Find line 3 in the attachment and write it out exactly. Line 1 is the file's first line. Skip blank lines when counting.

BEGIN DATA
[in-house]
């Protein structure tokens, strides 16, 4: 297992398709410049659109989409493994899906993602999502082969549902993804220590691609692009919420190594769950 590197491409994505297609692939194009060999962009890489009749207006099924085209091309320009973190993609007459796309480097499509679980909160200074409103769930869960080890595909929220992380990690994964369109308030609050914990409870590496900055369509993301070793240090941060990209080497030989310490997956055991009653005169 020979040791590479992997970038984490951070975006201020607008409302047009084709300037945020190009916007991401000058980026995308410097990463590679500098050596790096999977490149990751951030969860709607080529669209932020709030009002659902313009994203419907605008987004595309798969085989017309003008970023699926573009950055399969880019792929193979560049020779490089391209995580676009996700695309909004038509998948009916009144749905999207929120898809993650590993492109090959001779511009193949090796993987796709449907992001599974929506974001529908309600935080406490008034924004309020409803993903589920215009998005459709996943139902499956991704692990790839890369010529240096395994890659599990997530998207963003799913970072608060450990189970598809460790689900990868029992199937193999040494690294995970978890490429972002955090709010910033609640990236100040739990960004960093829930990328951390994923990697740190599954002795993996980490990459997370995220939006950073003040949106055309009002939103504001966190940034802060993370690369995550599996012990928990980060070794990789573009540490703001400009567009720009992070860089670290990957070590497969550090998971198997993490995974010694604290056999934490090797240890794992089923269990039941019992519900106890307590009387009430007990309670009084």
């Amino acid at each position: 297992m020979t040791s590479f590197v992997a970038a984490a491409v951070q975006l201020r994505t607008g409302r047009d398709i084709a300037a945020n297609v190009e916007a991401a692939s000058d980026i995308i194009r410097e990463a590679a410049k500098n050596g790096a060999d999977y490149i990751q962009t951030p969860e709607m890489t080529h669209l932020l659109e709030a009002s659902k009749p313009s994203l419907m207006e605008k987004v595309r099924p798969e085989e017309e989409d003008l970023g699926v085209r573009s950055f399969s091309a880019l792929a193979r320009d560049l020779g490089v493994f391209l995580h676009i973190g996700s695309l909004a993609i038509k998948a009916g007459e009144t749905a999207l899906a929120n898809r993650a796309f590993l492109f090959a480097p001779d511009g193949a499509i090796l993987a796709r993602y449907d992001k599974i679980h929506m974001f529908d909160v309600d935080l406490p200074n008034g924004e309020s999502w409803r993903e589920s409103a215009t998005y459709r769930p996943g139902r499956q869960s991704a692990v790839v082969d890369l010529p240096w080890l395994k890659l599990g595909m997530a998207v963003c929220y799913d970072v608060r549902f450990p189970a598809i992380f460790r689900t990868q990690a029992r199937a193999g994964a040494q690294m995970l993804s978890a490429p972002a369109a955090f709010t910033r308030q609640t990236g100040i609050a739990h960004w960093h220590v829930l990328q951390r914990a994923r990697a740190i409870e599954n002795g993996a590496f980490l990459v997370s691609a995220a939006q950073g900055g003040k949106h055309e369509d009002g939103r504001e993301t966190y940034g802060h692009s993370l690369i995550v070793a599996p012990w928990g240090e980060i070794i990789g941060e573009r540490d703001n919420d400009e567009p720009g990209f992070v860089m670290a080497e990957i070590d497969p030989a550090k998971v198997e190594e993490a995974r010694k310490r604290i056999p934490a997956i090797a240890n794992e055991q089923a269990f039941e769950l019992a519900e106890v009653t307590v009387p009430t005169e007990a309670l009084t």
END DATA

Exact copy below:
């Amino acid at each position: 297992m020979t040791s590479f590197v992997a970038a984490a491409v951070q975006l201020r994505t607008g409302r047009d398709i084709a300037a945020n297609v190009e916007a991401a692939s000058d980026i995308i194009r410097e990463a590679a410049k500098n050596g790096a060999d999977y490149i990751q962009t951030p969860e709607m890489t080529h669209l932020l659109e709030a009002s659902k009749p313009s994203l419907m207006e605008k987004v595309r099924p798969e085989e017309e989409d003008l970023g699926v085209r573009s950055f399969s091309a880019l792929a193979r320009d560049l020779g490089v493994f391209l995580h676009i973190g996700s695309l909004a993609i038509k998948a009916g007459e009144t749905a999207l899906a929120n898809r993650a796309f590993l492109f090959a480097p001779d511009g193949a499509i090796l993987a796709r993602y449907d992001k599974i679980h929506m974001f529908d909160v309600d935080l406490p200074n008034g924004e309020s999502w409803r993903e589920s409103a215009t998005y459709r769930p996943g139902r499956q869960s991704a692990v790839v082969d890369l010529p240096w080890l395994k890659l599990g595909m997530a998207v963003c929220y799913d970072v608060r549902f450990p189970a598809i992380f460790r689900t990868q990690a029992r199937a193999g994964a040494q690294m995970l993804s978890a490429p972002a369109a955090f709010t910033r308030q609640t990236g100040i609050a739990h960004w960093h220590v829930l990328q951390r914990a994923r990697a740190i409870e599954n002795g993996a590496f980490l990459v997370s691609a995220a939006q950073g900055g003040k949106h055309e369509d009002g939103r504001e993301t966190y940034g802060h692009s993370l690369i995550v070793a599996p012990w928990g240090e980060i070794i990789g941060e573009r540490d703001n919420d400009e567009p720009g990209f992070v860089m670290a080497e990957i070590d497969p030989a550090k998971v198997e190594e993490a995974r010694k310490r604290i056999p934490a997956i090797a240890n794992e055991q089923a269990f039941e769950l019992a519900e106890v009653t307590v009387p009430t005169e007990a309670l009084t």